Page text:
Carol Tanksley M.D

Hormones & the Mind Premenstrual Syndrome

Hormones and mental health are no laughing matter. Some women’s mental and emotional makeup is more sensitive to periodic changes in hormones than that of others. What would be only a minor hiccup in life for some becomes an enormous burden for other women.

Most women with ovulatory menstrual cycles have at least one symptom of premenstrual syndrome (PMS). Symptoms may be physical, such as bloating, water retention, acne, trouble sleeping, food cravings, backache, headache, muscle aches, or breast pain. Symptoms may also be mental, such as trouble concentrating, irritability, anxiety, mood swings, depression, crying spells, or being easily angered.

No blood test can make a diagnosis of PMS. Remember, it’s not the level of any given hormone that triggers the symptoms; it’s the changes in those hormones from day to day. We don’t know why some women have more severe symptoms than others as a result of these fluctuations. To qualify as PMS or its more severe cousins, the symptoms must only begin after ovulation and resolve once the next menstrual period has started.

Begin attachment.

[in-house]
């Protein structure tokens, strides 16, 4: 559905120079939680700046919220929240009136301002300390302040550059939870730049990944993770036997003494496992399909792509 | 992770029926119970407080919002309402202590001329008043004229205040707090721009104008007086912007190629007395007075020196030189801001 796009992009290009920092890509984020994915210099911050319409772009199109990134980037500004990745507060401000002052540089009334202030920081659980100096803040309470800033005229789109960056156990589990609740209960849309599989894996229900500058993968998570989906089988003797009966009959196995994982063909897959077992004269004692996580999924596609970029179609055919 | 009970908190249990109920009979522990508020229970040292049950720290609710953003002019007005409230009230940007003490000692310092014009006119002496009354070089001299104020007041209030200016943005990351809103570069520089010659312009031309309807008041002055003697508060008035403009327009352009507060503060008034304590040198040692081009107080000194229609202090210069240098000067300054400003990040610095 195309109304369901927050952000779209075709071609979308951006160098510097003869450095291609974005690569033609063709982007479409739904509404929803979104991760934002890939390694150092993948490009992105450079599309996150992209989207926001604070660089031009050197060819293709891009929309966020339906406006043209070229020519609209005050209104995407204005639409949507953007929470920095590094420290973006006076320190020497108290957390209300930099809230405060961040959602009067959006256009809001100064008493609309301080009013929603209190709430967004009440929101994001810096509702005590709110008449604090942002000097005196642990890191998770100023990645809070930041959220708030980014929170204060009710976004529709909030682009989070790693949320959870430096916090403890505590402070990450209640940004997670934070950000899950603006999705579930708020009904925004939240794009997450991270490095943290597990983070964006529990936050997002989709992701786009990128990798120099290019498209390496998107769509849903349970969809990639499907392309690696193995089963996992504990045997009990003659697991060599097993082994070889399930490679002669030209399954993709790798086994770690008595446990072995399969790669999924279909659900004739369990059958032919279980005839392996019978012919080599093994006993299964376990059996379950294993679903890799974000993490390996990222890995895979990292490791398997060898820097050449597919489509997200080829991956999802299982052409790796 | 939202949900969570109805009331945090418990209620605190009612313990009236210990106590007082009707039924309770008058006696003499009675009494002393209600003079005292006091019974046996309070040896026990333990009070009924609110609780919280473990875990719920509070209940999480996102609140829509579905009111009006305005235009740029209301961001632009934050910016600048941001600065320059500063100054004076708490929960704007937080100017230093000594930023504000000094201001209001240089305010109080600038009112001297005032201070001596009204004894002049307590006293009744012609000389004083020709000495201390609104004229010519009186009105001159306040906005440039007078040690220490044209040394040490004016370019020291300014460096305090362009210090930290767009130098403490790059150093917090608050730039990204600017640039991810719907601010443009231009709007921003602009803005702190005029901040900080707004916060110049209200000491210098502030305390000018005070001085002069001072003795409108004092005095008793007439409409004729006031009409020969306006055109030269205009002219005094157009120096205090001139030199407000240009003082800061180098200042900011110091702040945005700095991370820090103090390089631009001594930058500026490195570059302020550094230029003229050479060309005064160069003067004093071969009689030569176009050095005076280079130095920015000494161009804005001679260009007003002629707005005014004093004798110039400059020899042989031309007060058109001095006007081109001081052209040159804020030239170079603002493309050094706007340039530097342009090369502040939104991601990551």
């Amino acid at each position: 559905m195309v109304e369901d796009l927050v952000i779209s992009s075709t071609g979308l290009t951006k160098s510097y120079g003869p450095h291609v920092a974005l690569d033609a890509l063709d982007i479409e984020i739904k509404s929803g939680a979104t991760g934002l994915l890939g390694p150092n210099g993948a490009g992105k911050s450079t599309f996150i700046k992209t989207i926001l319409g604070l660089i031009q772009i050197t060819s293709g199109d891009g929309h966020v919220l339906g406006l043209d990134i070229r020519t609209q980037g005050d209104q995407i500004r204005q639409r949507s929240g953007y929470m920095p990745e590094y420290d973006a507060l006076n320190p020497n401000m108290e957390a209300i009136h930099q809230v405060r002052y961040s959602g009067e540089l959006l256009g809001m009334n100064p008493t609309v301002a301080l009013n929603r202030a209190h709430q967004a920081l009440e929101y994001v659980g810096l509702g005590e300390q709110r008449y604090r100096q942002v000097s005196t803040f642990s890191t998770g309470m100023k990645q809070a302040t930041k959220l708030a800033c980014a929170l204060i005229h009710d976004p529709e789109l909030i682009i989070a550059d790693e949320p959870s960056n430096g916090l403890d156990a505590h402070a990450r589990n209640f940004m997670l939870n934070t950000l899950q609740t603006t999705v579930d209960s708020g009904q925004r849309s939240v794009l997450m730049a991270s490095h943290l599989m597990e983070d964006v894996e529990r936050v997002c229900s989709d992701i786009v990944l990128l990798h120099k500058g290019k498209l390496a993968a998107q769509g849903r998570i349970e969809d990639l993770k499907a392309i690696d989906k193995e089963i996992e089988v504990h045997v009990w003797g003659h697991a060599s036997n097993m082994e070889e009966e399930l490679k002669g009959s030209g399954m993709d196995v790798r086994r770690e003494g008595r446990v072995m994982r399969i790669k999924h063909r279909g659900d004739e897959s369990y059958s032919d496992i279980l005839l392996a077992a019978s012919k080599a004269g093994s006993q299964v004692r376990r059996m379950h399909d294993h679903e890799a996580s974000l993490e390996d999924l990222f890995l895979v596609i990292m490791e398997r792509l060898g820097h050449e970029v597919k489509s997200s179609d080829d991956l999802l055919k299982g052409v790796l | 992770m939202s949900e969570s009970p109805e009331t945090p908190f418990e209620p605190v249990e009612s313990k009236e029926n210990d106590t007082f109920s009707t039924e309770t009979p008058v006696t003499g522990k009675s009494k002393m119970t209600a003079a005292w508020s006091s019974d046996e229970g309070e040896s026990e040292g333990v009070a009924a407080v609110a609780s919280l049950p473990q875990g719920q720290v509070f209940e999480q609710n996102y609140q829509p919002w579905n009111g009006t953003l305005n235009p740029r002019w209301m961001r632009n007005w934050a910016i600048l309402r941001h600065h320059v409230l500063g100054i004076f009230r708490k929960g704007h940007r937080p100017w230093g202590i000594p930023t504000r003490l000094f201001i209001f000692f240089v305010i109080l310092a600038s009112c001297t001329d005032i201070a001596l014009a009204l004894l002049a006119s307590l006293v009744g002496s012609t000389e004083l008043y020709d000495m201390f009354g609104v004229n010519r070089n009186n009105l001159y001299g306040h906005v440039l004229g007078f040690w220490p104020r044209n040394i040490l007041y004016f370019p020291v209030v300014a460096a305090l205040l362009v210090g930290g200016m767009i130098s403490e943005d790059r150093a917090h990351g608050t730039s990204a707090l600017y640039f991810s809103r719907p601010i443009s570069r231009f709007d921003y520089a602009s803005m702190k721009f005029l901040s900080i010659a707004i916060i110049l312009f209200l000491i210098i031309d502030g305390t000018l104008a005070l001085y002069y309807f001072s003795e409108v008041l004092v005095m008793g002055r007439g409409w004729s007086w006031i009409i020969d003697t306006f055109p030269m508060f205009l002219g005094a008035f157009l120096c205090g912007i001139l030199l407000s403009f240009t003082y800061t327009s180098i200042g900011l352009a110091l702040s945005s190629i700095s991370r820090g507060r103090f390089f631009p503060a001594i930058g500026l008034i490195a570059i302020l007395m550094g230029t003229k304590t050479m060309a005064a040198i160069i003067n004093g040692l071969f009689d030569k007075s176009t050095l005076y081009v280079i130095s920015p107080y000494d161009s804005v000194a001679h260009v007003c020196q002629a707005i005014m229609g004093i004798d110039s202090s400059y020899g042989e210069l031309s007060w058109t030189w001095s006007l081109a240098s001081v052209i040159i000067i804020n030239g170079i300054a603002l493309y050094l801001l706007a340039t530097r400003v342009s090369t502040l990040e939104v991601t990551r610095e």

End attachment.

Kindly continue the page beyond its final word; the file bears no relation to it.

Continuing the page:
Girl Power.

Choose to be in charge. Follow these steps to help regulate and master your hormones.

  1. Supplement Try a multivitamin or phytonutrient supplement. Remember – no supplement is completely risk free. For premenstrual syndrome – calcium/magnesium supplement or evening primrose oil (1500 mg/day). For post-partum depression – St. John’s wort (not while breastfeeding). For menopause brain – St. John’s wort if struggling with mood swings or depression, perhaps combined with black cohosh.
  1. Support your System Your body: move from processed foods to more unprocessed fruits, vegetables, and lean protein. Find out more about the phytonutrient supplement I use and recommend here. Your mind: your mind needs high quality mental food just as your body does. Look for books, email subscriptions, podcasts, or experiences that fill your mind with: encouragement, inspiration, challenge, refreshment, perspective, insight.
  1. Regular Physical Exercise Your goal: 30 minutes of moderate intensity physical activity 5 times each week. Check out these heart-healthy exercise ideas especially for women.

Carol Tanksley M.D has practiced medicine for over 20 years as an OB-Gyn physician and Reproductive Endocrinologist, and brings you relevant, up-to-date medical advice.  Get advice and have consultations with your own medical providers through the Direct Health app, a secure, HIPAA compliant platform — available for download on the Google Play Store or Apple App Store. Visit the Direct Health app today to add and interact with your own doctors.

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